2016 Award Recipients
2016 Neighborhood Leader Award
Lauren Connelly, Executive Director, Lawrenceville United
From the time she was pulling at the apron strings of her grandmother and community development matriarch, Aggie Brose (Deputy Director at Bloomfield-Garfield Corporation), Lauren Connelly’s professional and personal life has been rooted in growing and nurturing city neighborhoods. Public service is in Lauren’s blood; in addition to her legendary grandmother’s work, Lauren’s commitment to others has undoubtedly been impacted and shaped by both of her parents’ lifetimes spent in service at the City of Pittsburgh.
Today, Lauren sits at the apex of community leadership in Pittsburgh, living and breathing neighborhood stewardship and civic pride. It is safe to say that Lawrenceville would not be “Lawrenceville” without Lauren at the helm. And her impact extends well beyond neighborhood boundaries.
As one of Pittsburgh’s foremost community development professionals, Lauren has gained a reputation as an effective neighborhood advocate with the rare ability to overcome challenges that can limit similarly effective community leaders. Because of this, Lauren has united policy-makers under LU’s vision, often transcending long-held political divisions between officials to work toward Lawrenceville’s success while also balancing multiple interests within the community that she represents.
After graduating from Allegheny College in 2006, Lauren immediately started working in public service, starting her career in the City of Pittsburgh Office of Neighborhood Initiatives from 2006 – 2009. In this role, Lauren quickly demonstrated her capability to build trust and consensus among opposing stakeholders in her work spearheading the Green-Up and Taking Care of Business initiatives.
After honing these skills in city government, Lauren was hired as Executive Director at Lawrenceville United in 2009. Since then, she has played a pivotal role in managing Lawrenceville’s rapid rebirth, utilizing inclusive community engagement to ensure that residents had the ability to curate redevelopment. Despite having an undeniable hand in shaping Lawrenceville’s nationally-recognized transformation, Lauren has leveraged this success to build up those around her, emphasizing the contributions of Lawrenceville United’s board, volunteers, partners, and membership.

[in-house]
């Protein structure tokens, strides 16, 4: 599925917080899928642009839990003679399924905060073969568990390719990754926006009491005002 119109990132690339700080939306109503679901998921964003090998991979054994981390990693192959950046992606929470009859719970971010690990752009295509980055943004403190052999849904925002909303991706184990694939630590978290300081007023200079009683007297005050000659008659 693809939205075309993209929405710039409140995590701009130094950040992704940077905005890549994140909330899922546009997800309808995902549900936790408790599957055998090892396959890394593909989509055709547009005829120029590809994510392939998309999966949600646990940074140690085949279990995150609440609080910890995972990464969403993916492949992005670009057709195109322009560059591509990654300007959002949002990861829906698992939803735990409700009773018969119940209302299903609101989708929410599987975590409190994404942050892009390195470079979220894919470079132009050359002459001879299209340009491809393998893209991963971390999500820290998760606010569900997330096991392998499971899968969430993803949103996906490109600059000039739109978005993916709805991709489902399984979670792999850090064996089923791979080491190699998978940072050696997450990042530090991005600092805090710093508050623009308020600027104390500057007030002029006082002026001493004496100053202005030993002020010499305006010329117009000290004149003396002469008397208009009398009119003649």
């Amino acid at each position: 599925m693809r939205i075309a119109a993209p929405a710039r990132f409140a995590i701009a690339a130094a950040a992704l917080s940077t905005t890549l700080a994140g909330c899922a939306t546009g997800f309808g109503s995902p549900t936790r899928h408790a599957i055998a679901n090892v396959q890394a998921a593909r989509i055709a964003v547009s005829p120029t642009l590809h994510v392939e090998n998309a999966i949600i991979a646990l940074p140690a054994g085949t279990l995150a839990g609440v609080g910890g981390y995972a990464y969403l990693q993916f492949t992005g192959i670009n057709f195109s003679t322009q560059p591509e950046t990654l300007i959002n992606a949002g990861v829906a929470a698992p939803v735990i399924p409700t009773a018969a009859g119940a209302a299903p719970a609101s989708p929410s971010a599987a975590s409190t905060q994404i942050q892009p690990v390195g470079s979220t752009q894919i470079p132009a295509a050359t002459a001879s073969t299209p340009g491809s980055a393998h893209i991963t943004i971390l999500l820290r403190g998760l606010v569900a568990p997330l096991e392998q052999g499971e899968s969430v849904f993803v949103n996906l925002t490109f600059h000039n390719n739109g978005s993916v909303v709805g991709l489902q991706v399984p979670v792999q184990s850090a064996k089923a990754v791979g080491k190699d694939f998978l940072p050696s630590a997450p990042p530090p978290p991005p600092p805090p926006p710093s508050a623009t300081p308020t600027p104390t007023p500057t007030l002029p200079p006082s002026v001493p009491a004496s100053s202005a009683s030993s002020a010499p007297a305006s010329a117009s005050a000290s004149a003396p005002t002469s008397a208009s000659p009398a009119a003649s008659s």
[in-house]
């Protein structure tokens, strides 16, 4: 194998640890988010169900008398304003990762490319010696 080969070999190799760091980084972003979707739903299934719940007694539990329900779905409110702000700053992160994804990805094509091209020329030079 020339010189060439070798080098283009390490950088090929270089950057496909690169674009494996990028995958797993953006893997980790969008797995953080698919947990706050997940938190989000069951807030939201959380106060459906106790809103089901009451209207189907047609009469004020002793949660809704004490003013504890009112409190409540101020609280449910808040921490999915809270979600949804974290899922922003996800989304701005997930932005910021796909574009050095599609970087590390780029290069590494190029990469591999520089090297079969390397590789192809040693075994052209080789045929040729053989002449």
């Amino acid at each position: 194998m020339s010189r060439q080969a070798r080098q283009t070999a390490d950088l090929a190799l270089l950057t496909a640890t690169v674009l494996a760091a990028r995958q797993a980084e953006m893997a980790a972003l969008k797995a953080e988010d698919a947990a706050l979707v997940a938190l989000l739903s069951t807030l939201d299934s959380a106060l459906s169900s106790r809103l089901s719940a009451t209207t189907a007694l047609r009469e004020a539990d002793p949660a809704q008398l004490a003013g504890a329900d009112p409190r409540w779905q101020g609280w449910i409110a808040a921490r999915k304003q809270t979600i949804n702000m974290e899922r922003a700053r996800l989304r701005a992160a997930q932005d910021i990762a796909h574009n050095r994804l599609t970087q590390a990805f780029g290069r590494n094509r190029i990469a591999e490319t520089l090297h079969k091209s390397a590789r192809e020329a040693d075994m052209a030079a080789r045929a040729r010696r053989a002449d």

Lauren currently serves on the Board of Directors for Pittsburgh Community Reinvestment Group, Lawrenceville Corporation Board of Directors, City of Pittsburgh’s Disruptive Properties Appeals Board, Pittsburgh’s Saint Patrick’s Day Parade Committee, and is an active member of the Ancient Order of Hibernians (A.O.H) Division 23. These positions within the city and local community allow Lauren to help improve the lives of those around her in unique and powerful ways, making her an asset to the quality of life within the City of Pittsburgh. Given her leadership in the Pittsburgh Irish American community, Lauren was recognized as a national “40 under 40 Irish American” by Irish Times Magazine in 2011. Last year, Lauren was honored with Pittsburgh Magazine’s “Forty Under Forty” designation.
2016 Community Development Award
La’Tasha Mayes, Founder and Executive Director, New Voices Pittsburgh
Integrated Voter Engagement (IVE) is an approach to engage black women (who are the rising vote electorate in the USA) year-round on the issues that affect them. Rather than rolling out a “get out and vote” strategy around election time, New Voices knocks on doors and runs phone banks year round in order to help women learn about the issues they care about the most. This program not only serves to inform black women on upcoming elections, but also helps New Voices to build relationships with black women in order to further engage them on things happening in their neighborhood, city and region. This ongoing engagement that builds trust and positions New Voices as a gateway to speak with black women directly, allowing their constituents to learn about various issues and make informed decisions about elections, policy topics, community meetings, etc.
2016 Community Development Award
Bridgeway Capital, 7800 Susquehanna Street